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Lordship of Ireland

Last modified: 2008-02-17 by rob raeside
Keywords: lordship of ireland | crowns: 3 |
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Possible Flag (Banner of Arms)

 [Banner of arms of Lordship of Ireland] based on Wikipedia


See also:

Description and use of flag

This flag of the Lordship of Ireland, which dates from the Elizabethan period is very similar to the arms of the Earls of Cork and Orrery. According to the image information on Wikipedia, this is not a real flag but a historical banner of arms, made to represent the Lordship in Wikipedia timelines.
Ron Lahav, 2 January 2008

The creator of the image says it is not an official flag, but is based on the arms of the Lordship. If the arms were indeed the arms at that time, it would seem to me that the banner of arms would be an officially legitimate flag at the time. Of course, this does not imply that such a flag was actually used.

The Wikipedia article says that the Lordship did not have an official flag (an interesting statement in itself - in what sense did other entities have an official flag at that time?) but that the arms (Azure, three crowns Or, bordure Argent) were found to be the arms of the Lordship by a commission established by Edward IV, who reigned during the relevant time. The article does not give sources for this and Ron says to disregard it. However, Ron also says it dates from the Elizabethan period, hinting that he might know some more about its origin.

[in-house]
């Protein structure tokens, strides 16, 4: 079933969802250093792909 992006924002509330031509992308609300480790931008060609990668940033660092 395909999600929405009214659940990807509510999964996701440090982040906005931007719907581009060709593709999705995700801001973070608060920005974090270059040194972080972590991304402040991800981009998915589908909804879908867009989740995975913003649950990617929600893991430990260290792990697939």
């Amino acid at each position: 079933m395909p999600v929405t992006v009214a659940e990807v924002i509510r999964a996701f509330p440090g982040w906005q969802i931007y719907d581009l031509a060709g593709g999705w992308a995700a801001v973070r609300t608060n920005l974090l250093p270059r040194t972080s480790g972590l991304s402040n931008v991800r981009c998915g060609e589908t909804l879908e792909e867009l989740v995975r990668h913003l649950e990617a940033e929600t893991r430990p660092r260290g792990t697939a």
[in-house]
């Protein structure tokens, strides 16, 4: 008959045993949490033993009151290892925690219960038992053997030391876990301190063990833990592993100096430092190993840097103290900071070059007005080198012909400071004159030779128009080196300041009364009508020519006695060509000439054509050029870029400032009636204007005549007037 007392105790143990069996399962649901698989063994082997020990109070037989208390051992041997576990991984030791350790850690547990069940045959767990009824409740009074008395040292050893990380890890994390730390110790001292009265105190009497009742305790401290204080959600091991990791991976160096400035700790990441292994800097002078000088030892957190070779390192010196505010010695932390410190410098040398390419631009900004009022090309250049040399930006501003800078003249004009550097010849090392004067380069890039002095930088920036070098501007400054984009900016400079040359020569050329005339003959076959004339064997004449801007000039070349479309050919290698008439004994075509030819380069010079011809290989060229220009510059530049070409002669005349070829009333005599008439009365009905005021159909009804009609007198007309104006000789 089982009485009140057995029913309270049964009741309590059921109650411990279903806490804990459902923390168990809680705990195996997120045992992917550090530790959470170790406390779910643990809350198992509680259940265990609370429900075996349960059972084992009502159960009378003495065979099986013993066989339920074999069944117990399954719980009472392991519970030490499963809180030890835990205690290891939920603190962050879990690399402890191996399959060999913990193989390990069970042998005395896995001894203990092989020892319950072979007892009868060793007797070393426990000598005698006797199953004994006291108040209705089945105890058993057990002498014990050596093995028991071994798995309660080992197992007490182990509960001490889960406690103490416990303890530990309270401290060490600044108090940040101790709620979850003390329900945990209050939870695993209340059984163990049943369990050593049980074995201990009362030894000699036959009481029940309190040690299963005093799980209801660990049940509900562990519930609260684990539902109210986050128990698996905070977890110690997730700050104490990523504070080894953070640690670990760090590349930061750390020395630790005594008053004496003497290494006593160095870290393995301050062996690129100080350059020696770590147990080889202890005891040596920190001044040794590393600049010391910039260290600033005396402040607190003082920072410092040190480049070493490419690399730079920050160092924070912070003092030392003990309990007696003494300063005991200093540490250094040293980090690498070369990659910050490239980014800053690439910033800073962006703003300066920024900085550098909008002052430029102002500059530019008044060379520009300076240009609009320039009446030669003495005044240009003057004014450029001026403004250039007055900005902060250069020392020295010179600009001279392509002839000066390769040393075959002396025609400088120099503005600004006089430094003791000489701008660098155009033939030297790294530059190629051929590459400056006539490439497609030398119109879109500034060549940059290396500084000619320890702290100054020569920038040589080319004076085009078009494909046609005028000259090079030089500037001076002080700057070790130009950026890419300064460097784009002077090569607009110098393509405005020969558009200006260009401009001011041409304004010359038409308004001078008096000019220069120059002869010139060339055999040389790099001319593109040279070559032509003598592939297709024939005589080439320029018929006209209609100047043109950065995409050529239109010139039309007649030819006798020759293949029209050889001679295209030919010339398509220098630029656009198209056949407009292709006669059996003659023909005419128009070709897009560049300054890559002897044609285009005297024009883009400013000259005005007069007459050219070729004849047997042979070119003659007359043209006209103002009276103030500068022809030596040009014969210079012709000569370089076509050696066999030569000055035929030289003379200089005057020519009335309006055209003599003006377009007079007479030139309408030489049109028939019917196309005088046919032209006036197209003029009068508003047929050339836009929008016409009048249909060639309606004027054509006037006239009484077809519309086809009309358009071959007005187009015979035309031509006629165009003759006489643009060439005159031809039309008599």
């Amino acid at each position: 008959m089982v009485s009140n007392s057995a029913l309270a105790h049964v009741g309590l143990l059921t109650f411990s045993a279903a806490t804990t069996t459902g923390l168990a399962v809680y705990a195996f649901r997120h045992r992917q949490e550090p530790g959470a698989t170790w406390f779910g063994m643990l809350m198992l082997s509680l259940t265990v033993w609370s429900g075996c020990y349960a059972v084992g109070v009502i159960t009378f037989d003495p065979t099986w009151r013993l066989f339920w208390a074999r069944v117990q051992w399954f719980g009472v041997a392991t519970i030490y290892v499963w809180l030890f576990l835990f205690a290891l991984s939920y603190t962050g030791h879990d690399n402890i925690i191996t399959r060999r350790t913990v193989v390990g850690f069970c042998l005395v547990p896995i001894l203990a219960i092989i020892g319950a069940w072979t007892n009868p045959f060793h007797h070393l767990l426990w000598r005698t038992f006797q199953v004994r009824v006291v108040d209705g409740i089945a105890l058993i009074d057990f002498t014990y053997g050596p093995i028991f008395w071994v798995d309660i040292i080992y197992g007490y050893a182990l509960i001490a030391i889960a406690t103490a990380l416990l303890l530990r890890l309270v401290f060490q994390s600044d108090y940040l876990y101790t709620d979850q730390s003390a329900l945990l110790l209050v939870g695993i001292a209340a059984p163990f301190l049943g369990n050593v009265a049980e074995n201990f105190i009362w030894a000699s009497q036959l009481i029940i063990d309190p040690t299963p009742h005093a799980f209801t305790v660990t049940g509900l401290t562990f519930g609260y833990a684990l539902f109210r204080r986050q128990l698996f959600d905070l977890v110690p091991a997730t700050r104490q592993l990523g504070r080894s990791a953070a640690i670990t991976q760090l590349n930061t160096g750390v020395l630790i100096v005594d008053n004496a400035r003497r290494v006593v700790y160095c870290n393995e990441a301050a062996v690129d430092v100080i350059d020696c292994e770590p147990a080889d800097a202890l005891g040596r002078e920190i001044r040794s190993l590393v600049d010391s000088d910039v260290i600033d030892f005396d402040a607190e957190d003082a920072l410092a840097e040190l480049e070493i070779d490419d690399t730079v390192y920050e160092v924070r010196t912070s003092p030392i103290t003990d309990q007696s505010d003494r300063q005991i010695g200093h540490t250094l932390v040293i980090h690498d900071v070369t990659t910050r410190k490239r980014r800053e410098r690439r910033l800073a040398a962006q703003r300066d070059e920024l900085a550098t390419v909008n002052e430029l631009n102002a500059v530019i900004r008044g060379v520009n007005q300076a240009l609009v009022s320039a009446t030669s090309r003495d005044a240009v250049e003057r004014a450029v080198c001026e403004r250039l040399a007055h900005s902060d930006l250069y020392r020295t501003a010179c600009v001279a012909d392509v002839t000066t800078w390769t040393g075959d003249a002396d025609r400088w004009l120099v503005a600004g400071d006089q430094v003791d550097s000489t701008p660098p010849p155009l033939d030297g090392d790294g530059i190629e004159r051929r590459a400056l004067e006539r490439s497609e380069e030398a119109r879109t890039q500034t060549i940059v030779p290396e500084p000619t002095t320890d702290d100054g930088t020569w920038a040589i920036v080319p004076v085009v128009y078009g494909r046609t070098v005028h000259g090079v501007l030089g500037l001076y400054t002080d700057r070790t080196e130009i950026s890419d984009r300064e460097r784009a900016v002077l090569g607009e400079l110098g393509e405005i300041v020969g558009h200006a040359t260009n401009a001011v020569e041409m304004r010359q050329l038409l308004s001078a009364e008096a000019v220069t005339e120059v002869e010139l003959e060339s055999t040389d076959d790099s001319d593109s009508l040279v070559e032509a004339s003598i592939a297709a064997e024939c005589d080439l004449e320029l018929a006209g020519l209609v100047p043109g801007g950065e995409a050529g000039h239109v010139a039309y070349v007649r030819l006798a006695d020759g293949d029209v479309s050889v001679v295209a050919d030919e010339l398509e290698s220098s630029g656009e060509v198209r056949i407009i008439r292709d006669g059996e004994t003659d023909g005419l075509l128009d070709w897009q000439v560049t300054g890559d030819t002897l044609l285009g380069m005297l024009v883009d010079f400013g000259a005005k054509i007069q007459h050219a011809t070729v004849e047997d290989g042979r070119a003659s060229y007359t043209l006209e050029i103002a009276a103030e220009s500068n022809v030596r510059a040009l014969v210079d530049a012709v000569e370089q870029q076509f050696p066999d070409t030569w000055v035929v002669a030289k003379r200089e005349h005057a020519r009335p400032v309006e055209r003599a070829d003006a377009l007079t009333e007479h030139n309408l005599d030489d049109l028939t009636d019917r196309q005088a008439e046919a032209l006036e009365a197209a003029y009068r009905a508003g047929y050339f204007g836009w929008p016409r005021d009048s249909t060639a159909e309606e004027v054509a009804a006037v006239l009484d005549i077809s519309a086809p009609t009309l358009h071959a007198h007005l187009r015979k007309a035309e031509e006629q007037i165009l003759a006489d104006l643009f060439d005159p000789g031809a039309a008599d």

It appears that the flag (and arms?) is non-historical.
As for similarities to other arms, surely the three crowns on blue are derived from the arms of Munster, the province containing Cork.
Jonathan Dixon, 2 January 2008

There is an earlier connection with these arms and Ireland. According to 'Historic heraldry of Britain' by Sir Anthony Wagner (Chichester, Phillimore, 1972) pp.53-54, by letters patent of 3rd January 1386, King Richard II authorised Robert de Vere, Marquess of Dublin and Earl of Oxford, to quarter the arms shown with his existing arms (quarterly gules and or a mullet argent in the first quarter), so long as de Vere should hold the lordship of Ireland.
The arms of three crowns (without the bordure) were often attributed at this time to St Edmund, one of England's patron saints, and since Richard had granted the use of the arms of another of England's patron saints, St Edward the Confessor, to the Dukes of Surrey, Exeter and Norfolk, who were likewise the King's favourites, this grant may have been on the same principle.
Note that Wagner says the 'lordship' of Ireland; another source says de Vere was made Duke of Ireland (http://fmg.ac/Projects/MedLands/ENGLISH%20NOBILITY%20MEDIEVAL1.htm#_Toc141154294). Wagner goes on to say, 'There are some (but not, I think, conclusive) grounds for thinking that the same coat, perhaps in consequence of this grant, came to be looked upon as that of Ireland (Gentlemen's Magazine 1st June 1845, vol.115 pp603-7 "Were three crowns the ancient arms of Ireland?"; and J. Archaeological Institute vol.9 p.23, J.G. Nichols, "The descent of the Earldom of Oxford").'

De Vere raised a rebellion in 1387, was defeated in battle and had to flee abroad, where he died in 1392. All his titles were declared forfeit in 1387, so he never got to enjoy them for very long. A floor tile has been found in Essex decorated with the arms, so perhaps they appeared on an armorial banner.

I've been unable to find any arms attributed to the Lord of Ireland in the thirteenth century rolls.

So, what may have happened is:
1) since the Lord of Ireland is the king of England, there are no separate arms for the lordship in the thirteenth century
2) Richard II grants a differenced version of the arms of St Edmund to Robert de Vere to use while he is Duke of Ireland
3) Because of the terms of the grant, nearly one hundred years later these arms are assumed to be those of the lordship of Ireland

Ian Sumner, 3 January 2008


 
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